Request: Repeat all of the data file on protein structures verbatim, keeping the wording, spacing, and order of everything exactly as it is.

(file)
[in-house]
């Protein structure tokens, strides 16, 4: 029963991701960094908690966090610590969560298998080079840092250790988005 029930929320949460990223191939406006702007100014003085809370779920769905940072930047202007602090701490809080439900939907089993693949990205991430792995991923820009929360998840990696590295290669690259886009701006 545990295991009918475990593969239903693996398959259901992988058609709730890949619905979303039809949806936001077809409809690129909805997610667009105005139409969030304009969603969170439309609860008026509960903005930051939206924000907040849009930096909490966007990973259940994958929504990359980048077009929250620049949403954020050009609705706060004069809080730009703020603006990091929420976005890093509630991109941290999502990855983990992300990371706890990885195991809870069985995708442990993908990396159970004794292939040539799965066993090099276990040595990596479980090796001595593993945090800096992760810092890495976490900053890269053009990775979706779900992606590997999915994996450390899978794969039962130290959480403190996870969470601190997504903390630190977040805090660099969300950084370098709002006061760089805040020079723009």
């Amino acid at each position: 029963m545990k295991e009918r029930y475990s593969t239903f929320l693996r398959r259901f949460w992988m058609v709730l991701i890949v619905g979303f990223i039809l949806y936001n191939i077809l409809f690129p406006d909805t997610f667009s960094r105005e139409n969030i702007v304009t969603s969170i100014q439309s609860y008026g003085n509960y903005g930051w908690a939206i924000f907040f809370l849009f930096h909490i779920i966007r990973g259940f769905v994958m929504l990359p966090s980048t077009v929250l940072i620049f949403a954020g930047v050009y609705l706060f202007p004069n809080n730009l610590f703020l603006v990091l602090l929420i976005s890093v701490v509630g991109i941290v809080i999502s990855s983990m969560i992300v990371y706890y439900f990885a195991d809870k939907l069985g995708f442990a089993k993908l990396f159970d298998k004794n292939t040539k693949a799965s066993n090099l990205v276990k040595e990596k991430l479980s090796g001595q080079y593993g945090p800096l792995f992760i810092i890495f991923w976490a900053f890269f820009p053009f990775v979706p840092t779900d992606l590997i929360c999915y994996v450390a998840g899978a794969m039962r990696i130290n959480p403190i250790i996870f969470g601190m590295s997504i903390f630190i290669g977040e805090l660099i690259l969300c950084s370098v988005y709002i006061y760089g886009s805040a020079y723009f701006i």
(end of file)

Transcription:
[in-house]
């Protein structure tokens, strides 16, 4: 029963991701960094908690966090610590969560298998080079840092250790988005 029930929320949460990223191939406006702007100014003085809370779920769905940072930047202007602090701490809080439900939907089993693949990205991430792995991923820009929360998840990696590295290669690259886009701006 545990295991009918475990593969239903693996398959259901992988058609709730890949619905979303039809949806936001077809409809690129909805997610667009105005139409969030304009969603969170439309609860008026509960903005930051939206924000907040849009930096909490966007990973259940994958929504990359980048077009929250620049949403954020050009609705706060004069809080730009703020603006990091929420976005890093509630991109941290999502990855983990992300990371706890990885195991809870069985995708442990993908990396159970004794292939040539799965066993090099276990040595990596479980090796001595593993945090800096992760810092890495976490900053890269053009990775979706779900992606590997999915994996450390899978794969039962130290959480403190996870969470601190997504903390630190977040805090660099969300950084370098709002006061760089805040020079723009």
């Amino acid at each position: 029963m545990k295991e009918r029930y475990s593969t239903f929320l693996r398959r259901f949460w992988m058609v709730l991701i890949v619905g979303f990223i039809l949806y936001n191939i077809l409809f690129p406006d909805t997610f667009s960094r105005e139409n969030i702007v304009t969603s969170i100014q439309s609860y008026g003085n509960y903005g930051w908690a939206i924000f907040f809370l849009f930096h909490i779920i966007r990973g259940f769905v994958m929504l990359p966090s980048t077009v929250l940072i620049f949403a954020g930047v050009y609705l706060f202007p004069n809080n730009l610590f703020l603006v990091l602090l929420i976005s890093v701490v509630g991109i941290v809080i999502s990855s983990m969560i992300v990371y706890y439900f990885a195991d809870k939907l069985g995708f442990a089993k993908l990396f159970d298998k004794n292939t040539k693949a799965s066993n090099l990205v276990k040595e990596k991430l479980s090796g001595q080079y593993g945090p800096l792995f992760i810092i890495f991923w976490a900053f890269f820009p053009f990775v979706p840092t779900d992606l590997i929360c999915y994996v450390a998840g899978a794969m039962r990696i130290n959480p403190i250790i996870f969470g601190m590295s997504i903390f630190i290669g977040e805090l660099i690259l969300c950084s370098v988005y709002i006061y760089g886009s805040a020079y723009f701006i």